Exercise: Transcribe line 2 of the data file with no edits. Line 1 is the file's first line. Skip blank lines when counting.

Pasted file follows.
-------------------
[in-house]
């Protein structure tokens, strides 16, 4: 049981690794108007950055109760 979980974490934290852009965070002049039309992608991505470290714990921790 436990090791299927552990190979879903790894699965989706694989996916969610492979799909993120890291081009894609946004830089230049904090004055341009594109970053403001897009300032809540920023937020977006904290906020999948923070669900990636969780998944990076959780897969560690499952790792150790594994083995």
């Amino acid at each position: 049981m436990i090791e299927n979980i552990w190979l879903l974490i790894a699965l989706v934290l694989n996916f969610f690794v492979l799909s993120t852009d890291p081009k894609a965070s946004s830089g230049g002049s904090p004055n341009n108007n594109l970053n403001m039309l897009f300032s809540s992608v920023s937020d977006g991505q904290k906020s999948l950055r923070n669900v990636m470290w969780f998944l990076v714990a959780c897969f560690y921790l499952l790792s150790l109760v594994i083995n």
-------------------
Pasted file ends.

């Protein structure tokens, strides 16, 4: 049981690794108007950055109760 979980974490934290852009965070002049039309992608991505470290714990921790 436990090791299927552990190979879903790894699965989706694989996916969610492979799909993120890291081009894609946004830089230049904090004055341009594109970053403001897009300032809540920023937020977006904290906020999948923070669900990636969780998944990076959780897969560690499952790792150790594994083995």